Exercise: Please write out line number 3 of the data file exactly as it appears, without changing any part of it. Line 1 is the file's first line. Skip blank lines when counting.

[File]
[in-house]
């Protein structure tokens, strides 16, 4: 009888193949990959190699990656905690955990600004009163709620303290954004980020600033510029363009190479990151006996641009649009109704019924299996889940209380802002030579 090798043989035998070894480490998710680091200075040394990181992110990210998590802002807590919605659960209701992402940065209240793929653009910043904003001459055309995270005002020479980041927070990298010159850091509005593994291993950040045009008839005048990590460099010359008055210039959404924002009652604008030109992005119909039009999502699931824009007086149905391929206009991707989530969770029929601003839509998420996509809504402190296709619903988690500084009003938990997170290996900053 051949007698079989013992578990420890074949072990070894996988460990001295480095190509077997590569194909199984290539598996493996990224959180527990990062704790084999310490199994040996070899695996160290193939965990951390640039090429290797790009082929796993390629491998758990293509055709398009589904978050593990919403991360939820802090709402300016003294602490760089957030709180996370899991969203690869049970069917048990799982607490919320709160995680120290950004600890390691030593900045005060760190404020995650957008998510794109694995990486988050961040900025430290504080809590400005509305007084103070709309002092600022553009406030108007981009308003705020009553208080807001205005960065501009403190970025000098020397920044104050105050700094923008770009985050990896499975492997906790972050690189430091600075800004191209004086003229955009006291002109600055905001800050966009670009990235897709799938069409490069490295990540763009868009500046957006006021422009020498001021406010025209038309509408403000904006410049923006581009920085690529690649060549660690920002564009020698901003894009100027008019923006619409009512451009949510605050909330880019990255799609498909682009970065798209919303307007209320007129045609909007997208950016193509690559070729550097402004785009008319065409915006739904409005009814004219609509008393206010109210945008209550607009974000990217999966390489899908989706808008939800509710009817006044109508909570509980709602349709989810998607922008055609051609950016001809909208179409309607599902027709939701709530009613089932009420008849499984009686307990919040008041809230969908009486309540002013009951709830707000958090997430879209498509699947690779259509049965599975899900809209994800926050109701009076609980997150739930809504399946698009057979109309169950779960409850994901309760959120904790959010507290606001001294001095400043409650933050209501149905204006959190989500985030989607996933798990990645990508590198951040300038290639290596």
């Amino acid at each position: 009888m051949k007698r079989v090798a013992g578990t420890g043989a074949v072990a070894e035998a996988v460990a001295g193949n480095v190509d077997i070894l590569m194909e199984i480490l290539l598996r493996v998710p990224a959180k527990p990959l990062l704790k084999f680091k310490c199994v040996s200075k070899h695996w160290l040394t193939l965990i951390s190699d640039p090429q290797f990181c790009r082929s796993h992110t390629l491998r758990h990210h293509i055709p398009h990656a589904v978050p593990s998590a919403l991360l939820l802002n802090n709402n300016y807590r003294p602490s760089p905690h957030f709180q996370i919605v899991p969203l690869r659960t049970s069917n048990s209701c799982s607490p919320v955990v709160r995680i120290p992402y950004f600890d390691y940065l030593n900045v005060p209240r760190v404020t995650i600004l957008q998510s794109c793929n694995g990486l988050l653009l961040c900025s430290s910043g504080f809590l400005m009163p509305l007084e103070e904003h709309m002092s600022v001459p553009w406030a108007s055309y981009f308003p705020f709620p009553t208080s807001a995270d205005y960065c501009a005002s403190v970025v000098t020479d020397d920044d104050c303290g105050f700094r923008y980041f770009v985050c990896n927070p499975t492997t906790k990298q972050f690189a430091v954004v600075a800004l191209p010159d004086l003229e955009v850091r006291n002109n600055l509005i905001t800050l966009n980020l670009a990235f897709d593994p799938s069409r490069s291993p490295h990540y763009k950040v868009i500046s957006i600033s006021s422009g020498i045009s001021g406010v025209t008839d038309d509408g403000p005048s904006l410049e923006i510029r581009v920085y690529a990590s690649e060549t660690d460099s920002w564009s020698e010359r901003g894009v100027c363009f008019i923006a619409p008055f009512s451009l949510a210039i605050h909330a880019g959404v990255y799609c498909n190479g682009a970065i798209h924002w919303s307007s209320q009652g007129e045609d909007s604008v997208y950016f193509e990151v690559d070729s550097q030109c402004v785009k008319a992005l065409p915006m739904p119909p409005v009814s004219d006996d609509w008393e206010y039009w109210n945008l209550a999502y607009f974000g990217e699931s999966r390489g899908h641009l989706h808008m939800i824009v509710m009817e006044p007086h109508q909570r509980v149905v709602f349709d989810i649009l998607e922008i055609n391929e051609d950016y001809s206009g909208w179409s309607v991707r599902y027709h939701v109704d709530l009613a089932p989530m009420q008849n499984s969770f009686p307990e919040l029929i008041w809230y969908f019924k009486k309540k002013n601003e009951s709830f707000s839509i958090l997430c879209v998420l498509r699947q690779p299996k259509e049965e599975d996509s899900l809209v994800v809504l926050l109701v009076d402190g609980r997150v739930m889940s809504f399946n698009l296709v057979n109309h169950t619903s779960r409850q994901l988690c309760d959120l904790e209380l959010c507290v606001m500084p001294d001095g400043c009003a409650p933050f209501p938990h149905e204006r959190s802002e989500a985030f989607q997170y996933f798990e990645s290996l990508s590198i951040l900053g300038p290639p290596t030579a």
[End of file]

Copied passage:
């Amino acid at each position: 009888m051949k007698r079989v090798a013992g578990t420890g043989a074949v072990a070894e035998a996988v460990a001295g193949n480095v190509d077997i070894l590569m194909e199984i480490l290539l598996r493996v998710p990224a959180k527990p990959l990062l704790k084999f680091k310490c199994v040996s200075k070899h695996w160290l040394t193939l965990i951390s190699d640039p090429q290797f990181c790009r082929s796993h992110t390629l491998r758990h990210h293509i055709p398009h990656a589904v978050p593990s998590a919403l991360l939820l802002n802090n709402n300016y807590r003294p602490s760089p905690h957030f709180q996370i919605v899991p969203l690869r659960t049970s069917n048990s209701c799982s607490p919320v955990v709160r995680i120290p992402y950004f600890d390691y940065l030593n900045v005060p209240r760190v404020t995650i600004l957008q998510s794109c793929n694995g990486l988050l653009l961040c900025s430290s910043g504080f809590l400005m009163p509305l007084e103070e904003h709309m002092s600022v001459p553009w406030a108007s055309y981009f308003p705020f709620p009553t208080s807001a995270d205005y960065c501009a005002s403190v970025v000098t020479d020397d920044d104050c303290g105050f700094r923008y980041f770009v985050c990896n927070p499975t492997t906790k990298q972050f690189a430091v954004v600075a800004l191209p010159d004086l003229e955009v850091r006291n002109n600055l509005i905001t800050l966009n980020l670009a990235f897709d593994p799938s069409r490069s291993p490295h990540y763009k950040v868009i500046s957006i600033s006021s422009g020498i045009s001021g406010v025209t008839d038309d509408g403000p005048s904006l410049e923006i510029r581009v920085y690529a990590s690649e060549t660690d460099s920002w564009s020698e010359r901003g894009v100027c363009f008019i923006a619409p008055f009512s451009l949510a210039i605050h909330a880019g959404v990255y799609c498909n190479g682009a970065i798209h924002w919303s307007s209320q009652g007129e045609d909007s604008v997208y950016f193509e990151v690559d070729s550097q030109c402004v785009k008319a992005l065409p915006m739904p119909p409005v009814s004219d006996d609509w008393e206010y039009w109210n945008l209550a999502y607009f974000g990217e699931s999966r390489g899908h641009l989706h808008m939800i824009v509710m009817e006044p007086h109508q909570r509980v149905v709602f349709d989810i649009l998607e922008i055609n391929e051609d950016y001809s206009g909208w179409s309607v991707r599902y027709h939701v109704d709530l009613a089932p989530m009420q008849n499984s969770f009686p307990e919040l029929i008041w809230y969908f019924k009486k309540k002013n601003e009951s709830f707000s839509i958090l997430c879209v998420l498509r699947q690779p299996k259509e049965e599975d996509s899900l809209v994800v809504l926050l109701v009076d402190g609980r997150v739930m889940s809504f399946n698009l296709v057979n109309h169950t619903s779960r409850q994901l988690c309760d959120l904790e209380l959010c507290v606001m500084p001294d001095g400043c009003a409650p933050f209501p938990h149905e204006r959190s802002e989500a985030f989607q997170y996933f798990e990645s290996l990508s590198i951040l900053g300038p290639p290596t030579a």